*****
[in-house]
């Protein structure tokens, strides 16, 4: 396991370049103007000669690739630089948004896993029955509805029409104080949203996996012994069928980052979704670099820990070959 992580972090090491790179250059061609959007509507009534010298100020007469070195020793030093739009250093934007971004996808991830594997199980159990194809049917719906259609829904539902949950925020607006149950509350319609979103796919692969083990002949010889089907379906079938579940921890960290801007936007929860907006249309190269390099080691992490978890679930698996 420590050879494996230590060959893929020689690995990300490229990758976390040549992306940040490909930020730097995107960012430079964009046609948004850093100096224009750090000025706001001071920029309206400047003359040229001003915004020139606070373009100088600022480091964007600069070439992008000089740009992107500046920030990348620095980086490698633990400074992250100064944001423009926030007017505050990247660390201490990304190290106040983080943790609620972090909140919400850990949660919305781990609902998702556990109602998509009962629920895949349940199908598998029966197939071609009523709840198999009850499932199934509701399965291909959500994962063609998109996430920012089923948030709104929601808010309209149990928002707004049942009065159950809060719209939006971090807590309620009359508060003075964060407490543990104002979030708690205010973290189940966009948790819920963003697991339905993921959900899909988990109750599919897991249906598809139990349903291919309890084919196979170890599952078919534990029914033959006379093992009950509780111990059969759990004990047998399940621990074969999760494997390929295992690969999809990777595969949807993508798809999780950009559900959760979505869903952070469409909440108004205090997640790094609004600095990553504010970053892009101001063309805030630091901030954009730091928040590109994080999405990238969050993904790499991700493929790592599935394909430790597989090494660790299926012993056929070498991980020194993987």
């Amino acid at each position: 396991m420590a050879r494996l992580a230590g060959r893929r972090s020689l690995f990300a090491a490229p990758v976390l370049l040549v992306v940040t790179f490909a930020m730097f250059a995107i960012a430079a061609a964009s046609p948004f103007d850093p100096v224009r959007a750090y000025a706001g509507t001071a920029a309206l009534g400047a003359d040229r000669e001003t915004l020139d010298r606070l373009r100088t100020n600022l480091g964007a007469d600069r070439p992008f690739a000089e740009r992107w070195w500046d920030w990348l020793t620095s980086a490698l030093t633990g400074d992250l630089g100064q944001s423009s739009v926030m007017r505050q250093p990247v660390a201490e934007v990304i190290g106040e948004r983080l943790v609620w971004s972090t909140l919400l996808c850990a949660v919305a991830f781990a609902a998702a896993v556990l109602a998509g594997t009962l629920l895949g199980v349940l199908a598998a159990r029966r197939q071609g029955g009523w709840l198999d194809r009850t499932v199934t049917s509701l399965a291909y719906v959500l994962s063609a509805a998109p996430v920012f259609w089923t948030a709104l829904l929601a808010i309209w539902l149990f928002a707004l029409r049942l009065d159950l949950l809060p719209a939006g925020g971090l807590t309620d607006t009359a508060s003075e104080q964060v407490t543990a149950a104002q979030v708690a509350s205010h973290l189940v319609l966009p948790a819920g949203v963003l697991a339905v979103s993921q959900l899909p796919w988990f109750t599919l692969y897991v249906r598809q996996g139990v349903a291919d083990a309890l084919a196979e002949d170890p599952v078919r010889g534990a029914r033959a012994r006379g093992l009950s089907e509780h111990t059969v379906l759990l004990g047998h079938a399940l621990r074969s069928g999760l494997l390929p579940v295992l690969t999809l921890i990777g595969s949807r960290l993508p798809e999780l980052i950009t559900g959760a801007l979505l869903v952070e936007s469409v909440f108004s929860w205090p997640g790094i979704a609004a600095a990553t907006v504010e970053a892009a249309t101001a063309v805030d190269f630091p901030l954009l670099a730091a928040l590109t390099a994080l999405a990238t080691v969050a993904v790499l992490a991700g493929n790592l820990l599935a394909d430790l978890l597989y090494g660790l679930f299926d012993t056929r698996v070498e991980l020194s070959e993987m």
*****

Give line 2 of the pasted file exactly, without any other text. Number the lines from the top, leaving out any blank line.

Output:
């Protein structure tokens, strides 16, 4: 396991370049103007000669690739630089948004896993029955509805029409104080949203996996012994069928980052979704670099820990070959 992580972090090491790179250059061609959007509507009534010298100020007469070195020793030093739009250093934007971004996808991830594997199980159990194809049917719906259609829904539902949950925020607006149950509350319609979103796919692969083990002949010889089907379906079938579940921890960290801007936007929860907006249309190269390099080691992490978890679930698996 420590050879494996230590060959893929020689690995990300490229990758976390040549992306940040490909930020730097995107960012430079964009046609948004850093100096224009750090000025706001001071920029309206400047003359040229001003915004020139606070373009100088600022480091964007600069070439992008000089740009992107500046920030990348620095980086490698633990400074992250100064944001423009926030007017505050990247660390201490990304190290106040983080943790609620972090909140919400850990949660919305781990609902998702556990109602998509009962629920895949349940199908598998029966197939071609009523709840198999009850499932199934509701399965291909959500994962063609998109996430920012089923948030709104929601808010309209149990928002707004049942009065159950809060719209939006971090807590309620009359508060003075964060407490543990104002979030708690205010973290189940966009948790819920963003697991339905993921959900899909988990109750599919897991249906598809139990349903291919309890084919196979170890599952078919534990029914033959006379093992009950509780111990059969759990004990047998399940621990074969999760494997390929295992690969999809990777595969949807993508798809999780950009559900959760979505869903952070469409909440108004205090997640790094609004600095990553504010970053892009101001063309805030630091901030954009730091928040590109994080999405990238969050993904790499991700493929790592599935394909430790597989090494660790299926012993056929070498991980020194993987």